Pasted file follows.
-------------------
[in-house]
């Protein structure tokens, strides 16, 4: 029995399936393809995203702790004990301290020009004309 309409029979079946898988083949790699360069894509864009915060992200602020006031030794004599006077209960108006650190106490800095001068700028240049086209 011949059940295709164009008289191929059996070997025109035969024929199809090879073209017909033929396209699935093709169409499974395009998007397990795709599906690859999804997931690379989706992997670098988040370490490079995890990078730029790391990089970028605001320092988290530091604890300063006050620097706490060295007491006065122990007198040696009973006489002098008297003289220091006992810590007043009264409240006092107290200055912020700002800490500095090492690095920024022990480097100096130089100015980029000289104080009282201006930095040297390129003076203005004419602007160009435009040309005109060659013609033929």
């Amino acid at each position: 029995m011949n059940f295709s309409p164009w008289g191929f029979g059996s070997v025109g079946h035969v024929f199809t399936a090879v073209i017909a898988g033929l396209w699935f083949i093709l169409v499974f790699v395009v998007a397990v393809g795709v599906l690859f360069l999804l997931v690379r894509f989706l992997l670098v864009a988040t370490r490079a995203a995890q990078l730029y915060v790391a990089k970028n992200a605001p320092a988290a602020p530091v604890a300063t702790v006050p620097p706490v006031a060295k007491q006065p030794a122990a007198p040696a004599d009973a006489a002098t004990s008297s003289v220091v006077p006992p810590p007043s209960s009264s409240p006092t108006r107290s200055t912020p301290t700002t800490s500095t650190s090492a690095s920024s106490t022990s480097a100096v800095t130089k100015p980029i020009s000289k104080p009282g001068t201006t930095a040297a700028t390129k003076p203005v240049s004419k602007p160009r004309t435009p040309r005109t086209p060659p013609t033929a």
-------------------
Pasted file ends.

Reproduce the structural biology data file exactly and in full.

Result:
[in-house]
């Protein structure tokens, strides 16, 4: 029995399936393809995203702790004990301290020009004309 309409029979079946898988083949790699360069894509864009915060992200602020006031030794004599006077209960108006650190106490800095001068700028240049086209 011949059940295709164009008289191929059996070997025109035969024929199809090879073209017909033929396209699935093709169409499974395009998007397990795709599906690859999804997931690379989706992997670098988040370490490079995890990078730029790391990089970028605001320092988290530091604890300063006050620097706490060295007491006065122990007198040696009973006489002098008297003289220091006992810590007043009264409240006092107290200055912020700002800490500095090492690095920024022990480097100096130089100015980029000289104080009282201006930095040297390129003076203005004419602007160009435009040309005109060659013609033929």
């Amino acid at each position: 029995m011949n059940f295709s309409p164009w008289g191929f029979g059996s070997v025109g079946h035969v024929f199809t399936a090879v073209i017909a898988g033929l396209w699935f083949i093709l169409v499974f790699v395009v998007a397990v393809g795709v599906l690859f360069l999804l997931v690379r894509f989706l992997l670098v864009a988040t370490r490079a995203a995890q990078l730029y915060v790391a990089k970028n992200a605001p320092a988290a602020p530091v604890a300063t702790v006050p620097p706490v006031a060295k007491q006065p030794a122990a007198p040696a004599d009973a006489a002098t004990s008297s003289v220091v006077p006992p810590p007043s209960s009264s409240p006092t108006r107290s200055t912020p301290t700002t800490s500095t650190s090492a690095s920024s106490t022990s480097a100096v800095t130089k100015p980029i020009s000289k104080p009282g001068t201006t930095a040297a700028t390129k003076p203005v240049s004419k602007p160009r004309t435009p040309r005109t086209p060659p013609t033929a």